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Sunday 27 May 2018

Women On The Battlefield

This is the cover for the forthcoming popular shooting game that I probably won't play, Battlefield V.

Looks much like all the rest of the covers of the series - contrasting colour flares that seemingly come out of nowhere and are apropos of nothing, bad-ass main character front and centre, general silhouettes of war and stuff in the background.

Guess what the usual crowd have been complaining about.

I don't feel the need to explain that women were heavily involved in all sorts of parts of WW2. That much has been done by pretty much every woman on Twitter that has seen the original set of crybaby complaints, and I feel no need to add to that - though I applaud every snarky takedown that I see, because it's totally justified and needed.

Having skimmed every other Battlefield and Call of Duty cover, and seen something of a pattern, I an only assume that the problem is that this cover is a problem because it's not got a white dude on it. Much like Battlefield 1, which inspired a similar furore - I found an article written a year and a half ago (that I'm not going to link to) claiming that it "black-washes" history.

Which just reminds me of this simple true statement:

When You’re Accustomed to Privilege, Equality Feels Like Oppression.

In recent times, various industries are shifting away from their standard target markets. We're seeing movies come out which upset the status quo. The outrage at Black Panther only having two white cast members stands out, and...well, it did pretty well at box office anyway, didn't it? Other recent scuffles over a movie "pandering to SJWs" include The Last Jedi, which again cleaned up. Both of them broke a billion dollars apiece, which only really tells me one thing:

Even if the same old crowd (and you know who they are) bitch and whine about your product, it will still sell, so you don't need to listen to them.

Let's look at this another way.

As movies have started to claw back Hollywood's generally sexist and racist baseline, and to elevate the medium of cinema to something better than it was two seasons ago, video games can do the same thing. As movies start to represent people, and to hell with those that start seeing their previous (unrealistic) dominance slip away, video games can too. The dollars they lose from people who are against proper representation (like, let's say, the guy that used to produce Eastenders) will be made back from the people seeing themselves represented properly.

"But John," I hear you cry, hands held aloft and dripping with chocolate pudding fresh from the vine. "But John, that's a terrible marketing decision, to deliberately alienate a market!"

Ah, but you aren't alienating a market.

The market is alienating themselves, and you should let them.

Let them go play whatever it is they want to play. There will always be the option where the white guy is the hero. In quite a lot of games you get to make your own character, which should solve that particular issue, but it seems the same mob of goons still take exception to options being available to other people. I don't know anyone personally that was butthurt by They being a pronoun you can select in Battletech, but I know there are people out there who object to it even being an option, because it stops them pretending that non-binary and trans people don't exist or something.

Fuck that. Put it in anyway. Make your games and make them good. Step forward. Video games has been seen as regressive for a long-ass time, for good reason. Leave that funk behind and start making games for the rest of the world, not just white dudes.

I will leave you with a link to an article about badass Russian female soldiers in WW2, any of which deserve to grace the cover of a video game.

If only there was a series of games specifically about WW2 snipers...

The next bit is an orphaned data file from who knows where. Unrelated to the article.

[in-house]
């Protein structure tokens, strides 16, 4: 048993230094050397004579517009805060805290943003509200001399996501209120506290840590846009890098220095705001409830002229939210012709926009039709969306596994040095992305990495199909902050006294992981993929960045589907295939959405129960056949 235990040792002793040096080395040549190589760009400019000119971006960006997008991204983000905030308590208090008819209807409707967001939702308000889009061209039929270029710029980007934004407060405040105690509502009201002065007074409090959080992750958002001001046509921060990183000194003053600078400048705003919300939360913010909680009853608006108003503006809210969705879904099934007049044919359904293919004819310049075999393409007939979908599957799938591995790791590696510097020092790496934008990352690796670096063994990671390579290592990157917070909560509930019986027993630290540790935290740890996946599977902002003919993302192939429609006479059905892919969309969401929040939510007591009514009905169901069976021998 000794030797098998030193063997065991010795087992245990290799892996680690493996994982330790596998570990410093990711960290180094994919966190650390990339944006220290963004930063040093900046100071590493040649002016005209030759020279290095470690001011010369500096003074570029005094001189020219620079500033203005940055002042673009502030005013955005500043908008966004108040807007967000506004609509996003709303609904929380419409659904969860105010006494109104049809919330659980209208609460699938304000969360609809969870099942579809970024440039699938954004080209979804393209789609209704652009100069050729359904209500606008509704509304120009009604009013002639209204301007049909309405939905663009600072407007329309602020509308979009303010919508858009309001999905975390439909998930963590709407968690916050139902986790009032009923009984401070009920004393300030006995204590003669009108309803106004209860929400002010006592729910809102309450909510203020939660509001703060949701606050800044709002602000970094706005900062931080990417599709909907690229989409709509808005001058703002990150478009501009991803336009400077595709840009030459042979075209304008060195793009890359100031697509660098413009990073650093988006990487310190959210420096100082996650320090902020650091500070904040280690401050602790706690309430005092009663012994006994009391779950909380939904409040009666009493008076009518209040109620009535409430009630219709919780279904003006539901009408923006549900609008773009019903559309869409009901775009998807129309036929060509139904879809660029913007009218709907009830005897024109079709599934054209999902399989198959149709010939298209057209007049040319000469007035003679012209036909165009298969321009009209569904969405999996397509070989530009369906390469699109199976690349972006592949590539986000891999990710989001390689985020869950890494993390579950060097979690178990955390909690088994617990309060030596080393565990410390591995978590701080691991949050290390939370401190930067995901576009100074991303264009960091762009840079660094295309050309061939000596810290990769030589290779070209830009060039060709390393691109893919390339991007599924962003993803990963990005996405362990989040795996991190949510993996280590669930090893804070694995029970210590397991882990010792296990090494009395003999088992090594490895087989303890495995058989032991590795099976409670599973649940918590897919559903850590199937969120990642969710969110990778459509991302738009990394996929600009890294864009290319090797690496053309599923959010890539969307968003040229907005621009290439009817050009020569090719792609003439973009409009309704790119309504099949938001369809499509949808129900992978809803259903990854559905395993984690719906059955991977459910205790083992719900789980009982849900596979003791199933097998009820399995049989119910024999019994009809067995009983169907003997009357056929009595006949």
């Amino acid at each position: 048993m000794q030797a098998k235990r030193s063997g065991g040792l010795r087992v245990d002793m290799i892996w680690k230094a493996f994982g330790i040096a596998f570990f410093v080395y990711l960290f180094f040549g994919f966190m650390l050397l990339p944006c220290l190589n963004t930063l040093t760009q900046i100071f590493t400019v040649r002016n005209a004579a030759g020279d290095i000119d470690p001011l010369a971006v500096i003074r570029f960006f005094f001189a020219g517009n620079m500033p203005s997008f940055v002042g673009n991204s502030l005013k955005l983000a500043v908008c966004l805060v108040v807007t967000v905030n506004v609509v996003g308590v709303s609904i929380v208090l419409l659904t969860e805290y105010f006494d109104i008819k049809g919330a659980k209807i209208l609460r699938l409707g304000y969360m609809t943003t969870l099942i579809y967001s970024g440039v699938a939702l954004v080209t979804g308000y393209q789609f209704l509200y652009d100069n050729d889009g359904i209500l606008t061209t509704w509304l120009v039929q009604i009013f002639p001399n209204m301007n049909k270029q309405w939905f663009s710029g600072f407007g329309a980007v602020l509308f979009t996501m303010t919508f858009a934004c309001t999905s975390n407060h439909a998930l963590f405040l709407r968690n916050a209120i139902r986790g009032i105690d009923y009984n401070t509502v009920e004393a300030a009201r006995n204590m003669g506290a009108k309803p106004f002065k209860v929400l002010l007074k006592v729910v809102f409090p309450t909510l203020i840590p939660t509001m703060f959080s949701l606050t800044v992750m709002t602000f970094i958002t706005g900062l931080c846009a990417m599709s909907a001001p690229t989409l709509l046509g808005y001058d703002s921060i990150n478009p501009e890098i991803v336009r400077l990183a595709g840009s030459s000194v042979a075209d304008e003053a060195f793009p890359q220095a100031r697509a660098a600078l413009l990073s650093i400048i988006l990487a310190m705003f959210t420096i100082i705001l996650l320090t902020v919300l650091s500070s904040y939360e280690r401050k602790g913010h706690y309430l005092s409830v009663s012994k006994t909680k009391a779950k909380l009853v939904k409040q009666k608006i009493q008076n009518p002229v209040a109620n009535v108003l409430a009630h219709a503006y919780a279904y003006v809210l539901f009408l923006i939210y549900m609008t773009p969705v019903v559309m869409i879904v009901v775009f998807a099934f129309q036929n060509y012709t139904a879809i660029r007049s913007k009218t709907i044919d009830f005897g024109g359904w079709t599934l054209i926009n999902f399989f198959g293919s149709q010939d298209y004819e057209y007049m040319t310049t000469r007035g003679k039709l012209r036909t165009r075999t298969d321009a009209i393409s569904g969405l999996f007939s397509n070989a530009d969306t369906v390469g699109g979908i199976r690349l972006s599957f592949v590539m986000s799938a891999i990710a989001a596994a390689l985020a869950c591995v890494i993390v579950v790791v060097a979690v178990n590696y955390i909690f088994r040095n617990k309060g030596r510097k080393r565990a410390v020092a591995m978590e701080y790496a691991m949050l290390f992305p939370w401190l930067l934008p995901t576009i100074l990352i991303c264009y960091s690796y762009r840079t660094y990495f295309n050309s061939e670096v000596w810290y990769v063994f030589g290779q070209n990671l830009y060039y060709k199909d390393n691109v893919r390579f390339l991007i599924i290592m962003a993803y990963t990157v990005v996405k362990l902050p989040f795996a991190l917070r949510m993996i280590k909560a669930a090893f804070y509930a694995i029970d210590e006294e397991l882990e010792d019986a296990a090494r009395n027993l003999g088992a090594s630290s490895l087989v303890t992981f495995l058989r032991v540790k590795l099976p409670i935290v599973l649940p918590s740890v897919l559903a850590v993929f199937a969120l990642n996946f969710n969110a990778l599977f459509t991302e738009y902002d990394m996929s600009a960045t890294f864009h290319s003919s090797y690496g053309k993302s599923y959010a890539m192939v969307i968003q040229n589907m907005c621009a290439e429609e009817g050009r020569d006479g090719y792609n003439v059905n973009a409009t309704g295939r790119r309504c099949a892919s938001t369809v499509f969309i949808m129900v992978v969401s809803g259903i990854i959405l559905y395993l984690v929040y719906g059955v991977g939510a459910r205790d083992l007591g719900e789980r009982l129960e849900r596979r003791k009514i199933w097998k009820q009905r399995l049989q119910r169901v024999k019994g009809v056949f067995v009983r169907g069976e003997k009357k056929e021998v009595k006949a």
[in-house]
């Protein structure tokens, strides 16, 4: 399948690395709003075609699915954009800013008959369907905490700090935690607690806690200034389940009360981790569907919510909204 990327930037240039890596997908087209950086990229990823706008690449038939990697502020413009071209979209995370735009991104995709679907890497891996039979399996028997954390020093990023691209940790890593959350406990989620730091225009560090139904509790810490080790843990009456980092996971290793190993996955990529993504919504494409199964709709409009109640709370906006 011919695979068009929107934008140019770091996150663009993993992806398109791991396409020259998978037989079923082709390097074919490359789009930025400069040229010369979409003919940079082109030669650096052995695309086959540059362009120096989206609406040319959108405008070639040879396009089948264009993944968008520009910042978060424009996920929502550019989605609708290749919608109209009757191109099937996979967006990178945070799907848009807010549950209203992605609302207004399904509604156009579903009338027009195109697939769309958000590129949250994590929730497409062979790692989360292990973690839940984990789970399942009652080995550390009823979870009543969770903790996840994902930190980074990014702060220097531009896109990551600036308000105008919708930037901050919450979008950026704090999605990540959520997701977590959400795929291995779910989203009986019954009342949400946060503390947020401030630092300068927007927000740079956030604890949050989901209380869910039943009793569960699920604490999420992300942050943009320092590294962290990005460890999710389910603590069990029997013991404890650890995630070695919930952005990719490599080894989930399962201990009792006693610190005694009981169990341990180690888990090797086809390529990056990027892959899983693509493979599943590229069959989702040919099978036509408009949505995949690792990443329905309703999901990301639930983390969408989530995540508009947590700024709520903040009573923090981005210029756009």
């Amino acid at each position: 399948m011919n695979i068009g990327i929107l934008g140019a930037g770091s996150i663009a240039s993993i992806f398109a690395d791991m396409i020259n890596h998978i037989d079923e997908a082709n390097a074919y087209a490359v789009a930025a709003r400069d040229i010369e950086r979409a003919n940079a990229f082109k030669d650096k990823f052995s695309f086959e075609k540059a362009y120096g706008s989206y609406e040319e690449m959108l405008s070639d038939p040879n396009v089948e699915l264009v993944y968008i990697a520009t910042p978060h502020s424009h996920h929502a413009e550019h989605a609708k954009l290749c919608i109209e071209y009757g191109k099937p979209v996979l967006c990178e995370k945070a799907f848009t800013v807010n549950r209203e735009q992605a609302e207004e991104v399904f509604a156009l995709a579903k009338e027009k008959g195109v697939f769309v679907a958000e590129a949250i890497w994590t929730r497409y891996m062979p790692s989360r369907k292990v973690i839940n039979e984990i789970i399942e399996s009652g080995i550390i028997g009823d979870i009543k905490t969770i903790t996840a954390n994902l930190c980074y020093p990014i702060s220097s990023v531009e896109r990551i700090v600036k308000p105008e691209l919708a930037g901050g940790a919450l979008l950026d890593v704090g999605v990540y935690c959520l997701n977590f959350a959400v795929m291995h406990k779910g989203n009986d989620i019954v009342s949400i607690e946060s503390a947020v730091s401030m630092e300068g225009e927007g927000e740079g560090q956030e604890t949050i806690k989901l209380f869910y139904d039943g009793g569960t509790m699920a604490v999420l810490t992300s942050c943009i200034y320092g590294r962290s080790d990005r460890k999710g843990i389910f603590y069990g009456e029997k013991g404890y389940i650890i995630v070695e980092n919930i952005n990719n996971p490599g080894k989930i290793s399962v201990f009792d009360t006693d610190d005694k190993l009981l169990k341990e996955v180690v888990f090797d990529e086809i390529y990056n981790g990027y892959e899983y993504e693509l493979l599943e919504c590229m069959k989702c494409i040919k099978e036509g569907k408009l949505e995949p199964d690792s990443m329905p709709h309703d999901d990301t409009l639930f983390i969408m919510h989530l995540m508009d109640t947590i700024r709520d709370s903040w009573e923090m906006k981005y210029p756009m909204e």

Sunday 20 May 2018

The Discovery And The Dread

So being something of a nerd/geek/dork I often see trailers and showreels from things that I immediately want to see more of, or at least am curious about. Hell, sometimes all you get is a trailer, or a short pilot - and that in and of itself is pretty great.

There's something I have become aware of, though. Something creeping up my back whenever I see such a thing - a sense, an awareness of the object I am witnessing and how it will be perceived by others.

An age ago, I said a little something about terrorist attacks - and the event being overshadowed by what follows in its wake.

Of course, what I'm talking about here is less serious. I mean. Surely.

To get an idea of what I am actually getting at, here's an image from an upcoming cartoon show.

It's called Thundercats Roar, and it appears to be a reboot of the original 1985 series in a new style, with a sense of humour, aesthetic and pacing more in keeping with a modern audience.

Now, when I saw the intro, I was highly amused. I mean - just look at how these guys look. Look at Panthro's grin, Tigra's concentration, Mumm-Ra's fury, Lion-O's cheery yelling. This could be fantastic. Look at the COLOURS. It looks like how tropical fruit juice tastes.

Five seconds into watching the intro, though, I was suddenly gripped with a whole other feeling.

I became unpleasantly aware of the existence of haters.

Now, haters are nothing new. Especially not to me. I have been witness and subject of haters hating for three decades. I myself have been a hater for various things, though as I will discuss later - I changed a few things about that which I hope made me a little less unbearable to be around.

I realised, as I watched these characters running around to the fast-paced music, that a hundred thousand angry youtube videos had just been born in the minds of the viewers. That Twitter's hot-take bar was about to go critical. That yet another item in the mental catalogue of my fellow geeks has been... and I can't help but shudder as I type this word...


It's almost like my actual enjoyment of this brand new spectacle, which I am looking forward to most distinctly, was tainted by the immediate knowledge of the acres of shit that are going to be spewed from the mouths of people who just have to let the entire world know just how BAD this is.

It doesn't matter if it is actually bad, by the way, and that's the worst thing. It's bad, because it is different.

Let me remind you of the Thundercats reboot before this one.